Sex chromosome variations (SCV) are characterised by an atypical variation in the number or function of sex chromosomes. They are some of the most common genetic differences in human beings, and include 47 XXY; one in six hundred live births, 45X ; one in two thousand and 47 XYY; one in one thousand. However, by comparison with other chromosomal variations, such as Trisomy 21 (one in six hundred), clinicians have relatively little awareness about diagnosis or management of associated cognitive, psychiatric, and neurological symptoms.
These circumstances create a potential gap in clinical practice, with risk of missed diagnoses and high disease burden for patients who might otherwise receive treatments that would improve outcomes. As an example, about 50–85% of individuals who are XXY or XYY are not identified. Taken together with evidence that earlier detection could positively affect psychosocial, cognitive, physiological, and reproductive outcomes, it is imperative for health professionals to increase their familiarity with this group of SCV’s.
In addition to improvements in clinical practice, increased understanding of SCV’S provide an important opportunity to advance knowledge of sex-related differences in clinical disease in general. Advances in genomics and neuro-imaging research have made it increasingly possible that genotype–phenotype links will be established in the foreseeable future. Sex chromosome variations are ideal models for investigation of genotype–phenotype correlations because of their well defined genetic basis and relatively well described phenotypic characteristics.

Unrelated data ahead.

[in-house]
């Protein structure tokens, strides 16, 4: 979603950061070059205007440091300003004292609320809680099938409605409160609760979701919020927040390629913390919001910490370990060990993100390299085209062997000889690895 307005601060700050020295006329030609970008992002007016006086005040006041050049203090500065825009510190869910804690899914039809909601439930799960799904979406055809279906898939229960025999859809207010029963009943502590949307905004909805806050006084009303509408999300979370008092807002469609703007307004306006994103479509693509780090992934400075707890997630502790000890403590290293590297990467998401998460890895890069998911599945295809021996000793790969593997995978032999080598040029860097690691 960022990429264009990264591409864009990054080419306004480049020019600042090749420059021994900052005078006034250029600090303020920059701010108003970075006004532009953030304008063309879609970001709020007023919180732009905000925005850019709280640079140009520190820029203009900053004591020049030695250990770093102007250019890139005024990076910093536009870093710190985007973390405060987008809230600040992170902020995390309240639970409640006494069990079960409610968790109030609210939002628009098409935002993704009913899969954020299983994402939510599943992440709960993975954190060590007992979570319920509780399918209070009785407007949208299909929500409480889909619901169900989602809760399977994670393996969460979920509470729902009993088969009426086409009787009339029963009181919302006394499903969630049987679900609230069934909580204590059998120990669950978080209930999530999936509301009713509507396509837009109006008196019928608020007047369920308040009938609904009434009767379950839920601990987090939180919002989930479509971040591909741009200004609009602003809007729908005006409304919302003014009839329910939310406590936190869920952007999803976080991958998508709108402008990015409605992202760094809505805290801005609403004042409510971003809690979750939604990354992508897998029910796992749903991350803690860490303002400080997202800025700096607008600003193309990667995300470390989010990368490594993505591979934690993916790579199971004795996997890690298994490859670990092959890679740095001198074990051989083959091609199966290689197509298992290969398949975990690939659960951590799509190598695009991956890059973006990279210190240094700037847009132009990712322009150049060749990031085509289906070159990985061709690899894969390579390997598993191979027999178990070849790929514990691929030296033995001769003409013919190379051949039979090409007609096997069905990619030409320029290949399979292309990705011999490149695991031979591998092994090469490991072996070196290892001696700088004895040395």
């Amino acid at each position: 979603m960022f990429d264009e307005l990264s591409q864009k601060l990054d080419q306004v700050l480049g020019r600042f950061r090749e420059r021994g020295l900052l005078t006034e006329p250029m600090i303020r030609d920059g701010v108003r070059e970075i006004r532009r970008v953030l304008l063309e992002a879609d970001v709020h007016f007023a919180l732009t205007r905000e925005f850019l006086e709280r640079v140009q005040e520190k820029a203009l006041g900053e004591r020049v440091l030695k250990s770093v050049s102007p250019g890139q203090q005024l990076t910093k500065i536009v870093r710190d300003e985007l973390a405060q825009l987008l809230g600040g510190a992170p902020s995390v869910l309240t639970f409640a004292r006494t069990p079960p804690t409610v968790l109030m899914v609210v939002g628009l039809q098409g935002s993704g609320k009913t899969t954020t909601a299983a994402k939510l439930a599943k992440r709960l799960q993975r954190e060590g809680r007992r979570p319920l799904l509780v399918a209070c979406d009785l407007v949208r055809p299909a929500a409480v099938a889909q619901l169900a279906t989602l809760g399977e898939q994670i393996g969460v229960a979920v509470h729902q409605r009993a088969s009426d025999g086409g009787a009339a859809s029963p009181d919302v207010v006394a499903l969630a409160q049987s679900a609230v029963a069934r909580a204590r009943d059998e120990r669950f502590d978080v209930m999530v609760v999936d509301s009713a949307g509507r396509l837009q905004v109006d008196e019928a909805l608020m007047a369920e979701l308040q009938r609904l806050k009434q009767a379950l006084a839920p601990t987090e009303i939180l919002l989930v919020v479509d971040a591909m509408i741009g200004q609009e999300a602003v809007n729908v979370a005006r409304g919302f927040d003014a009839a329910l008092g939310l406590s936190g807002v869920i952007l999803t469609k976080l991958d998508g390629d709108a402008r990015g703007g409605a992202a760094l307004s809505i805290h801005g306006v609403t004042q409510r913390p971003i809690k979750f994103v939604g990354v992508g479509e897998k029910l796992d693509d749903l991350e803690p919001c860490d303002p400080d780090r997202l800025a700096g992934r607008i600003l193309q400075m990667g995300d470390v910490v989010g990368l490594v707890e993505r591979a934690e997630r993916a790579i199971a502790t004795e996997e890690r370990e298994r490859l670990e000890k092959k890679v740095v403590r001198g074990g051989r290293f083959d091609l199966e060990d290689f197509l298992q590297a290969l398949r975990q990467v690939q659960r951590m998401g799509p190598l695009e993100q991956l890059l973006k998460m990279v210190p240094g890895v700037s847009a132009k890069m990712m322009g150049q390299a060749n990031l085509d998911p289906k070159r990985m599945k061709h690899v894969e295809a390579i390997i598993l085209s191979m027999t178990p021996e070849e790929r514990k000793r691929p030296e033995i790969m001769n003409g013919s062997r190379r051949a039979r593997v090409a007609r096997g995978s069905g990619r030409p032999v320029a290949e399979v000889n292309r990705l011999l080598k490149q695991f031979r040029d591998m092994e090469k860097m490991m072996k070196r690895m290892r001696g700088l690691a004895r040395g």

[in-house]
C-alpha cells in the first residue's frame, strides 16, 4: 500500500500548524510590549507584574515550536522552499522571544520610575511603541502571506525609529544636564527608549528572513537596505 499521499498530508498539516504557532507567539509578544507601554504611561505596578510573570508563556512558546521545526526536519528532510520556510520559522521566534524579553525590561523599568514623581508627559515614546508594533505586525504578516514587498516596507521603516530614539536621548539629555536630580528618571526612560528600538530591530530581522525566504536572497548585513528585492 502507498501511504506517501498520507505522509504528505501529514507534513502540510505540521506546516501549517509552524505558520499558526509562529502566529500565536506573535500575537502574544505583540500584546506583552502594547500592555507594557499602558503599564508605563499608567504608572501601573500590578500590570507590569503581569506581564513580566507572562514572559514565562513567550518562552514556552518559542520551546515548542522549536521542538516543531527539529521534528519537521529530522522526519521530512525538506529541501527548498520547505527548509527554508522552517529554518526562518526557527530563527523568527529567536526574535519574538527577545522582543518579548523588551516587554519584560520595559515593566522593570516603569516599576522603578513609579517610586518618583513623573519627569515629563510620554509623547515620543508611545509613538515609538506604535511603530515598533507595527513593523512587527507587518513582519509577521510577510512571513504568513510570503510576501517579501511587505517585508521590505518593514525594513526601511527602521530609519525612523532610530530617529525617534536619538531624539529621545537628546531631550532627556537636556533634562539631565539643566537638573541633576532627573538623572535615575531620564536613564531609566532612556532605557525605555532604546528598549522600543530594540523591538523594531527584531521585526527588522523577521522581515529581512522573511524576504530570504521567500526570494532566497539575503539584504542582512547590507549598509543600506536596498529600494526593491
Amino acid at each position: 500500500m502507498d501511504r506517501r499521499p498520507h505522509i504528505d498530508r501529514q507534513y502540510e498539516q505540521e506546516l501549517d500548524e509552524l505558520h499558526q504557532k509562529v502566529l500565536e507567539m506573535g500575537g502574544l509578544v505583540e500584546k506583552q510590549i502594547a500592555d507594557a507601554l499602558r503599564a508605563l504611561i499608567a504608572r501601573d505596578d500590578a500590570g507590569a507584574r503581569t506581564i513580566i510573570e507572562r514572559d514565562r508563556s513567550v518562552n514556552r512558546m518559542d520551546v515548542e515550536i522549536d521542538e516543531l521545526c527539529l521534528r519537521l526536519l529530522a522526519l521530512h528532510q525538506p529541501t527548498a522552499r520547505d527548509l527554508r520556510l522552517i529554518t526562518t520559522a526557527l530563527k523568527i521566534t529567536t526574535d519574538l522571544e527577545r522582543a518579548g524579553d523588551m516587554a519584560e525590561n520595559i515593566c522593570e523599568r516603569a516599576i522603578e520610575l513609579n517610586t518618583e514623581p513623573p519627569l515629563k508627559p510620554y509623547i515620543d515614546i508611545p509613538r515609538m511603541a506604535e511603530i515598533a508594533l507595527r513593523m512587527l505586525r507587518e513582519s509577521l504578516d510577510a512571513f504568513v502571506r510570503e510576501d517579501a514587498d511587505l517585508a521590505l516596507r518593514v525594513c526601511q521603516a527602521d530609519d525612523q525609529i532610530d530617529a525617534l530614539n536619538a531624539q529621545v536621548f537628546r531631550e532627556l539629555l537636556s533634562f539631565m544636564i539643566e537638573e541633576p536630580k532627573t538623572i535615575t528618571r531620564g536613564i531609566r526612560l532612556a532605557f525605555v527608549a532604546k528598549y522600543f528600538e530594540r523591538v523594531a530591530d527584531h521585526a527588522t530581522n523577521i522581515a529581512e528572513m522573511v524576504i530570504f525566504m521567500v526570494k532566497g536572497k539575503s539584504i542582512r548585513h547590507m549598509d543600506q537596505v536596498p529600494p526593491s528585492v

Targeted research can elucidate how disrupted expression of sex chromosome genes and aberrant sex hormone production specifically affects cognitive and neurological function, and how this disruption can affect sex differences in clinical patho-physiology in general. Many immunological, cognitive, and motor features associated with sex chromosome differences are also commonly associated with disease states that have highly skewed sex differences in prevalence and symptom-atology. As such, improved knowledge of the inter-relation between genetics and nervous system function in sex chromosome differences can provide clinicians with an expanded understanding of mechanisms underlying sex differences in the nervous system.
In this Review, we summarise the major clinical features of sex chromosome variations, focusing mainly on XO (Turner’s), XXY (Klinefelter’s), and XYY (Jacobs), although we also briefly review other supernumerary sex chromosome variations. We present cognitive, motor, and other neurological outcomes associated with these variations, and mechanistic models and treatment frameworks that are used. Additionally, we delineate clinical features for each of these variations and discuss how continuing research in this area has broad implications for future understanding of sex differences in cognitive and neurological functioning in human beings.